The prosecutors heading the effort against Assange were not content with keeping matters confined to the single count of conspiracy to violate the Computer Fraud and Abuse Act. Had they done so, the narrow scope would have made the challenge from Assange’s legal team more difficult. Hacking is an artificial fault line in the world of publishing and revealing classified material; such individuals have been quarantined and treated as standard middle-of-the-road vigilantes who fiddle computer systems.

Assange, as he has done so often, blurred the lines: the youthful hacker as political activist; the more mature warrior of information transparency. The Justice Department’s efforts, at least initially, involved divorcing Assange the publisher from Assange the hacker. According to Steve Vladeck, a legal boffin versed in national security law, “the more the US is able to sell the British government, sell British courts the idea that [the CFAA charge] is the heart of the matter, I think the more of a slam dunk it will be for extradition.”

Assange’s legal team were ready for the Home Secretary’s decision, but their case has been hampered. Supporters such as the Chinese dissident artist Ai Weiwei have been perturbed by the way Assange has been hamstrung in case preparations. “The big problem there is that Julian has no access to the means to prepare his case. And his case, I think, has another two months before its full hearing. He needs more access to the means to prepare his defence against this terrible extradition order.”

The enormity of the case against the Assange team, prosecuted by an assemblage of security machinery wonks and a sociopathic establishment, has presented WikiLeaks with its greatest challenge. In the information war environment, it has thrived; in the legal warfare environment, the circumstances are upended. But the legal grounds are there to defeat the case; the question, more to the point, is where Britain’s scales of justice, rather unbalanced on the issue of dealing with classified information, will be tipped.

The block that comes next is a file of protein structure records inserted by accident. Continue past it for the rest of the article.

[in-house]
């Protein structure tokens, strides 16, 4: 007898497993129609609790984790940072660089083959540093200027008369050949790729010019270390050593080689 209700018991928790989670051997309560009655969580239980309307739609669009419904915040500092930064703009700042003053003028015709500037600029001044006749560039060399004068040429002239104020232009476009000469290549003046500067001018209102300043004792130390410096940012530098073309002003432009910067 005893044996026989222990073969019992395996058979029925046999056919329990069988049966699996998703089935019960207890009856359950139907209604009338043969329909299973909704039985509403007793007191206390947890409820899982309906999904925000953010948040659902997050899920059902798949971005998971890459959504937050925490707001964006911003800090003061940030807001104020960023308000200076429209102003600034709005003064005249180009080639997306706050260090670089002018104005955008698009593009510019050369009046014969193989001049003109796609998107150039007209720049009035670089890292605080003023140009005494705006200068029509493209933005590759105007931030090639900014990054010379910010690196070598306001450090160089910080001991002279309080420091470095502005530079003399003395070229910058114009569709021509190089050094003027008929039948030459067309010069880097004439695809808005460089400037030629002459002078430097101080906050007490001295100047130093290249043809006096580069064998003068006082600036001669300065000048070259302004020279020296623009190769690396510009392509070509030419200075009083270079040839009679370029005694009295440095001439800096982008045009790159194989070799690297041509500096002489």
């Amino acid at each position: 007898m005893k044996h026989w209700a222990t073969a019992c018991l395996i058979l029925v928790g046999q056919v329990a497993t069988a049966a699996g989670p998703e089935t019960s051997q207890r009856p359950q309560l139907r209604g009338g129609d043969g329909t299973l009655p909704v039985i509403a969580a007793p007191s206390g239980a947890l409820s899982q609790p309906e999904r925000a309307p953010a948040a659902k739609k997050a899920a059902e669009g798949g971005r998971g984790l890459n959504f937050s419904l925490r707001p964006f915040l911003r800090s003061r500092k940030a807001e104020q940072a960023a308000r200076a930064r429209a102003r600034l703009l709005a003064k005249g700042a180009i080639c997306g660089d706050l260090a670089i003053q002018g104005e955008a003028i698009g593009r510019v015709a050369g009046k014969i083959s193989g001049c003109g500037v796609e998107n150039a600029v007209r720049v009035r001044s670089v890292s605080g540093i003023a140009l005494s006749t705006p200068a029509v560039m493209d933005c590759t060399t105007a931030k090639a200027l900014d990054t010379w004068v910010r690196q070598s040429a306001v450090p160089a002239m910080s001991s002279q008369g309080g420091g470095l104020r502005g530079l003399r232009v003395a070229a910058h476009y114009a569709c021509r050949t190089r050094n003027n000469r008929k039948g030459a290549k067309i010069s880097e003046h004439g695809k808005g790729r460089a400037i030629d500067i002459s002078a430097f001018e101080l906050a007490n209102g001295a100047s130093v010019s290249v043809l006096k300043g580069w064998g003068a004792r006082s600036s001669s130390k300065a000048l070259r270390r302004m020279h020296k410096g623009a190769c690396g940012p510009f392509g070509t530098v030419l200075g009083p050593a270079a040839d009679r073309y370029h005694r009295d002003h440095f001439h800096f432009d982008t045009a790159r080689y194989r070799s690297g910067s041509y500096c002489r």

Like what we do at The AIMN?

You’ll like it even more knowing that your donation will help us to keep up the good fight.

Chuck in a few bucks and see just how far it goes!

Donate Button

5 comments

Login here Register here
  1. wam

    There is evidence that assange will not receive a fair trial in america and therefore should not be extradited.
    But the poms gave him an unusually long sentence to ensure the septics had time to get their act together.
    Our pathetic government is culpable and will be passing the nails and hammer and probably the wood as well to trump.
    Assange will get life.

  2. whatever

    Anne Hamilton-Byrne, the leader of the cult that Assange and his mother joined, has died.

  3. Twain and Hume

    I still cannot fathom how a non-American, not on American soil, can be accused of espionage against the U.S. purely on the basis of a law passed by the American Congress. Other countries need to stand up and start to reverse this vast over-reach by U.S. authorities. Americans would be outraged IF another country was to try such tactics with American citizens.

  4. Aortic

    Trump has obviously threatened the UK with another visit unless the extradition is agreed. A thought too awful to contemplate the order for compliance would have come from the Palace down.

  5. Josephus

    The Australian government now has its own soldiers’ illegal acts against unarmed civilians to explain away, so is hardly going to defend the acts of its citizen and another (Assange and Manning) who have publicised film of US soldiers (perhaps high on something) shooting Red Cross/ Crescent rescuers, little girls and unarmed others. Hence governments increasingly hunt down citizens who expose the crimes of governments, or of those who go to war at their behest. Especially vulnerable are citizens who live in a regime lacking a Bill or Rights or similar.
    This sounds like a dystopian novel, but, alas, it is reality. We witness the end of citizen freedom to speak truth to power.

    Now, having written the above, will our house too be raided, and our underwear drawer ogled by the police?

Leave a Reply

Your email address will not be published. Required fields are marked *

Return to home page
Scroll Up
%d bloggers like this: